The most important aim of science should be to improve people’s lives. To what extent do you agree or disagree with this statement?

TOEFL, IELTS, Personal Statement and CV Proofreading Services. IELTS Writing The most important aim of science should be to improve people’s lives. To what extent do you agree or disagree with this statement?

  • Amaya
    University: Beijing Foreign Studies University
    Nationality: China
    May 15, 2024 at 2:19 am

    The most important aim of science should be to improve people’s lives. To what extent do you agree or disagree with this statement?

    In a time marked by unprecedented technological advancements, it becomes imperative to reflect on the aims of scientific endeavors. While some prioritize the improvement of people’s lives, I contend this perspective.

    ​Admittedly, many scientific discoveries have been a great boon to people’s lives. Without the scientific breakthrough made by Alan Turing, father of modern computer and artificial intelligence, we couldn’t have been able to enjoy the ease of the smart machine that facilitates our work and daily life with its massive computing capacity. Also consider Dr. Yuan Longping, father of hybrid rice, thanks to whose contribution the production of rice has more than doubled in many regions and over a third of the world’s population enjoy food security. Cases alike abound, where science serves to improve livelihood in one way or another.

    ​Nonetheless, I find it injudicious to claim that the improvement of people’s life is an goal of paramount importance for scientists. Sciences have never been and should never be utilitarian or totally outcome-oriented. Imagine the preeminent scientists like Einstein and Newton pursuing this sole end in their research endeavours. There would probably be no uncovering of the theory of Relativity and Laws of Motion. These discoveries might not benefit the livelihood of the public in a palpable way, but they have undoubtedly paved the way for further development of the other important scientific or technological breakthroughs, and contributed to human’s better understanding of the universe at large. Similarly, space exploration, though seemingly unrelated to the public, enhances nations’ power and global presence, with vast potential in the unknown. These projects, though not immediately beneficial or cost-effective, are crucial for long-term societal and state advancement.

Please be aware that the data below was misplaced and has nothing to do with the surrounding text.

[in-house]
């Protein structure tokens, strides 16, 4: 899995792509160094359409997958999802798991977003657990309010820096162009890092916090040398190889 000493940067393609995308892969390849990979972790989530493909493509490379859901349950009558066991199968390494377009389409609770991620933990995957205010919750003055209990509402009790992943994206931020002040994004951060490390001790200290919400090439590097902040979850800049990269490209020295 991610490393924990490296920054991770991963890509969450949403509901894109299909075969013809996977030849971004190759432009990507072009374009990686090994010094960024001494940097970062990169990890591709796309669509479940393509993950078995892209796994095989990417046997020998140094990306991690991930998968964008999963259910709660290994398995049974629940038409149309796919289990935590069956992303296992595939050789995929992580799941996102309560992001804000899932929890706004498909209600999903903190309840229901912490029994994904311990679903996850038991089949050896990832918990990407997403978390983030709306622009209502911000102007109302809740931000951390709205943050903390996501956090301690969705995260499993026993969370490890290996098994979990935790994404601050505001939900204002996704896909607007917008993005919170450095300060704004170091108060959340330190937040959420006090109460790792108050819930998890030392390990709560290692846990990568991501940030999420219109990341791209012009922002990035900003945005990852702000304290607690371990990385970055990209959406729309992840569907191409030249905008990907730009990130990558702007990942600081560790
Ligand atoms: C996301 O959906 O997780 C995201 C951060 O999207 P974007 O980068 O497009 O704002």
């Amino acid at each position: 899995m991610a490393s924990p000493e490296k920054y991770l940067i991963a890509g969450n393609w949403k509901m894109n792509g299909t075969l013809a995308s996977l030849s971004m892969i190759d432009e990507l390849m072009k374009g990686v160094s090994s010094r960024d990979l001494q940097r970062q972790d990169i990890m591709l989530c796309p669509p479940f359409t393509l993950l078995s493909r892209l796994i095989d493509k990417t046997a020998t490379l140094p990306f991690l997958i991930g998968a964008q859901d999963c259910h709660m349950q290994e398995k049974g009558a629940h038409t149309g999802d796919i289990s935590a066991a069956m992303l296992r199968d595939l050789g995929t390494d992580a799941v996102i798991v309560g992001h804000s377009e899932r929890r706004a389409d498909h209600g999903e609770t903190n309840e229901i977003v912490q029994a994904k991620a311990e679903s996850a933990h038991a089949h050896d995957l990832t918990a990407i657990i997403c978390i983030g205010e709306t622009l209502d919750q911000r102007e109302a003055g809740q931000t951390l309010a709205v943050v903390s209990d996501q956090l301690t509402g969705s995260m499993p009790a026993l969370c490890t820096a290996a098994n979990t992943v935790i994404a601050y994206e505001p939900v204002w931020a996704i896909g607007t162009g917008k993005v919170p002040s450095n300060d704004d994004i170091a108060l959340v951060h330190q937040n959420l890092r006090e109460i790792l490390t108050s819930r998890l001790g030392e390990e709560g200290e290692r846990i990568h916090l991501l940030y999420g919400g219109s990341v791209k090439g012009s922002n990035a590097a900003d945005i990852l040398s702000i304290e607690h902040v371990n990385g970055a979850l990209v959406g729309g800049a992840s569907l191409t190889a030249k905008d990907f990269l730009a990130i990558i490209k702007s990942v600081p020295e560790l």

​In conclusion, science is aimed at improving livelihood and beyond. The understanding the laws ruling the world, and the exploration of untapped extraterrestrial territory, for example, do not engender immediate benefits, but lay a solid foundation for the betterment of mankind, and prove imperative for the nation as a whole and posterities of our kind.

    May 15, 2024 at 2:36 am

    In a time marked by unprecedented technological advancements, it becomes imperative to reflect on the aims of scientific endeavors. While some prioritize the improvement of people’s lives, I contend this perspective.

    ​Admittedly, many scientific discoveries have been a great boon to people’s lives. Without the scientific breakthrough made by Alan Turing, father [ a major contributor to  ]of modern computer and artificial intelligence, we couldn’t [ wouldn’t  ] have been able to enjoy the ease of the smart machine that facilitates our work and daily life with its massive computing capacity. Also consider Dr. Yuan Longping, father[ developer  ] of hybrid rice, thanks to whose contribution the production of rice has more than doubled in many regions [ across the globe,  ] and over a third of the world’s population enjoy food security. Cases alike abound, where science serves to improve livelihood in one way or another.

    ​Nonetheless, I find it injudicious to claim that the improvement of people’s life[lives   ] is an goal of paramount importance for scientists. Sciences have never been and should never be utilitarian or totally outcome-oriented. Imagine the preeminent scientists like Einstein and Newton pursuing this sole end in their research endeavours. There would probably be no uncovering of the theory of Relativity and Laws of Motion. These discoveries might not benefit the livelihood of the public in a palpable way, but they have undoubtedly paved the way for further development of the other important scientific or technological breakthroughs, and contributed to human’s better understanding of the universe at large. Similarly, space exploration, though seemingly unrelated to the public, enhances nations’ power and global presence, with vast potential in the unknown. These projects, though not immediately beneficial or cost-effective, are crucial for long-term societal and state advancement.

    ​In conclusion, science is aimed at improving livelihood and beyond. The understanding [  of ]the laws ruling the world, and the exploration of untapped extraterrestrial territory, for example, do not engender immediate benefits, but lay a solid foundation for the betterment of mankind, and prove imperative for the nation as a whole and posterities of our kind.

    May 15, 2024 at 2:50 am

    Final revision. Good job!